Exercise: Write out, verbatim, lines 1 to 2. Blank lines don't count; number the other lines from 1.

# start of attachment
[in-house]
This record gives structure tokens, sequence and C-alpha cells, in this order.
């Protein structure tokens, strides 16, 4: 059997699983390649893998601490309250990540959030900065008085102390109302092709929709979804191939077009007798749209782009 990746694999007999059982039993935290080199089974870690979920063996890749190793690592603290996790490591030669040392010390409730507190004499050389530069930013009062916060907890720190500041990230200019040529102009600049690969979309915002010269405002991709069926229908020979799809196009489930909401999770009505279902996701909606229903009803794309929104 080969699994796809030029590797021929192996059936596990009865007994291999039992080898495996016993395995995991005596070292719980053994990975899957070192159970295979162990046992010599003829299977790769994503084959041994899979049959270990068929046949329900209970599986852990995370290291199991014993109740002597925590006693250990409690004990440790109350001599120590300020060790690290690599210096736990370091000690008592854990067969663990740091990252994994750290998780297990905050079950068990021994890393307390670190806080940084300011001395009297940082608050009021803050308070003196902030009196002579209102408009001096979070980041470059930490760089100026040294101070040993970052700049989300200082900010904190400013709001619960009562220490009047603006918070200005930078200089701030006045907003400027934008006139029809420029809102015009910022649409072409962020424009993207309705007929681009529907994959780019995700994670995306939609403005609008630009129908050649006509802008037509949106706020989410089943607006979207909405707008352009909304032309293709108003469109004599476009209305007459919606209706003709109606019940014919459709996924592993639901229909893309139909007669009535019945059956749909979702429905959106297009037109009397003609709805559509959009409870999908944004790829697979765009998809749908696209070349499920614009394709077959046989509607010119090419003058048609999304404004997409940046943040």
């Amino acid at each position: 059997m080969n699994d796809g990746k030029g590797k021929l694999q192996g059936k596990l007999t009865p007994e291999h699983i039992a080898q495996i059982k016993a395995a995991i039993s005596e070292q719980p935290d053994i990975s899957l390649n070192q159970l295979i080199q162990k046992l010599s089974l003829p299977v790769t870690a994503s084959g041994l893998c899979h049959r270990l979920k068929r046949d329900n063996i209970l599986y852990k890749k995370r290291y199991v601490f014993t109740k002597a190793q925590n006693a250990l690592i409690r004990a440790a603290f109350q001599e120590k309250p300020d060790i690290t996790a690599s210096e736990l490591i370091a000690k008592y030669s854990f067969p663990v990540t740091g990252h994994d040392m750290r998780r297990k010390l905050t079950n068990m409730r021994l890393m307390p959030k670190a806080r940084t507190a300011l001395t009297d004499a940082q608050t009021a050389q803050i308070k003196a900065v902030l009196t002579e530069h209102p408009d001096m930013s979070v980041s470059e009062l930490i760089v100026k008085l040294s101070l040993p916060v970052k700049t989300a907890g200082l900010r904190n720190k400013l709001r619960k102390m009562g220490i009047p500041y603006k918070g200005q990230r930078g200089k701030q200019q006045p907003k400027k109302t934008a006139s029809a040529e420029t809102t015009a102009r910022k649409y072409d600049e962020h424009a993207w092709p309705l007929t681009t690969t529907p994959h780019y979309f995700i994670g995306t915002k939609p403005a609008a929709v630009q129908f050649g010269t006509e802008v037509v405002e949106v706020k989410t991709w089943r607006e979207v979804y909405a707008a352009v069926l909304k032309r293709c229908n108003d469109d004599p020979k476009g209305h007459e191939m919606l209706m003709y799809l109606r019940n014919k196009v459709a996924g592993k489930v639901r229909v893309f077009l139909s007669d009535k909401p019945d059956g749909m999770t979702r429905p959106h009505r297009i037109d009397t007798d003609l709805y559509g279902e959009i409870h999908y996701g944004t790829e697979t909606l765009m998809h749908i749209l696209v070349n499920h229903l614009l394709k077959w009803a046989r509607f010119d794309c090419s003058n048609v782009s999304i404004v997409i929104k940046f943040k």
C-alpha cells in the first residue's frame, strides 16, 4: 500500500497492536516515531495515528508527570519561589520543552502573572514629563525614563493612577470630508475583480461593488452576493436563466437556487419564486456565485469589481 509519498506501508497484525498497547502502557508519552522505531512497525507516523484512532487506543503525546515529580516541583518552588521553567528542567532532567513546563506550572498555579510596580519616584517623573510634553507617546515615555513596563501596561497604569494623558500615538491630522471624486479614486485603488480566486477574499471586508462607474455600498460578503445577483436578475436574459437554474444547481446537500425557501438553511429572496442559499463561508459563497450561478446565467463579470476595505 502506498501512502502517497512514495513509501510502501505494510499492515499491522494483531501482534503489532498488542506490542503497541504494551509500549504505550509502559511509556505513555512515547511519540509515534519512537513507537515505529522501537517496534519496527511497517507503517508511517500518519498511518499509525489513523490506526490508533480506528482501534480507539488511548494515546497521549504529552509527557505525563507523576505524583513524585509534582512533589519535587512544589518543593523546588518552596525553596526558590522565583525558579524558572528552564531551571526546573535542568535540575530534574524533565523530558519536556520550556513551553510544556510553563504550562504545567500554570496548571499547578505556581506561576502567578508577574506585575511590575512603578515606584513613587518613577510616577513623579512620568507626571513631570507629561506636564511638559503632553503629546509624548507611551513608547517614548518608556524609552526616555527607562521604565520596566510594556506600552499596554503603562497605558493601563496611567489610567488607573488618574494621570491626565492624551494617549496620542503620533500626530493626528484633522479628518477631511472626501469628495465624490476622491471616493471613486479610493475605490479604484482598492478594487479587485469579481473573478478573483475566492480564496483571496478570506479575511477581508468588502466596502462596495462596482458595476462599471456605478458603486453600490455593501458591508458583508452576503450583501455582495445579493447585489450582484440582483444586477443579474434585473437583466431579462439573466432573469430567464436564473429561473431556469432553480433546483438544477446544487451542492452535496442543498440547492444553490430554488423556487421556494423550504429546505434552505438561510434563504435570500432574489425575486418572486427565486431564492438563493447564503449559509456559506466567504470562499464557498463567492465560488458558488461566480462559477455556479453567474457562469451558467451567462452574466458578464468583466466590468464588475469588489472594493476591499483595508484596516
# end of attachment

[in-house]
This record gives structure tokens, sequence and C-alpha cells, in this order.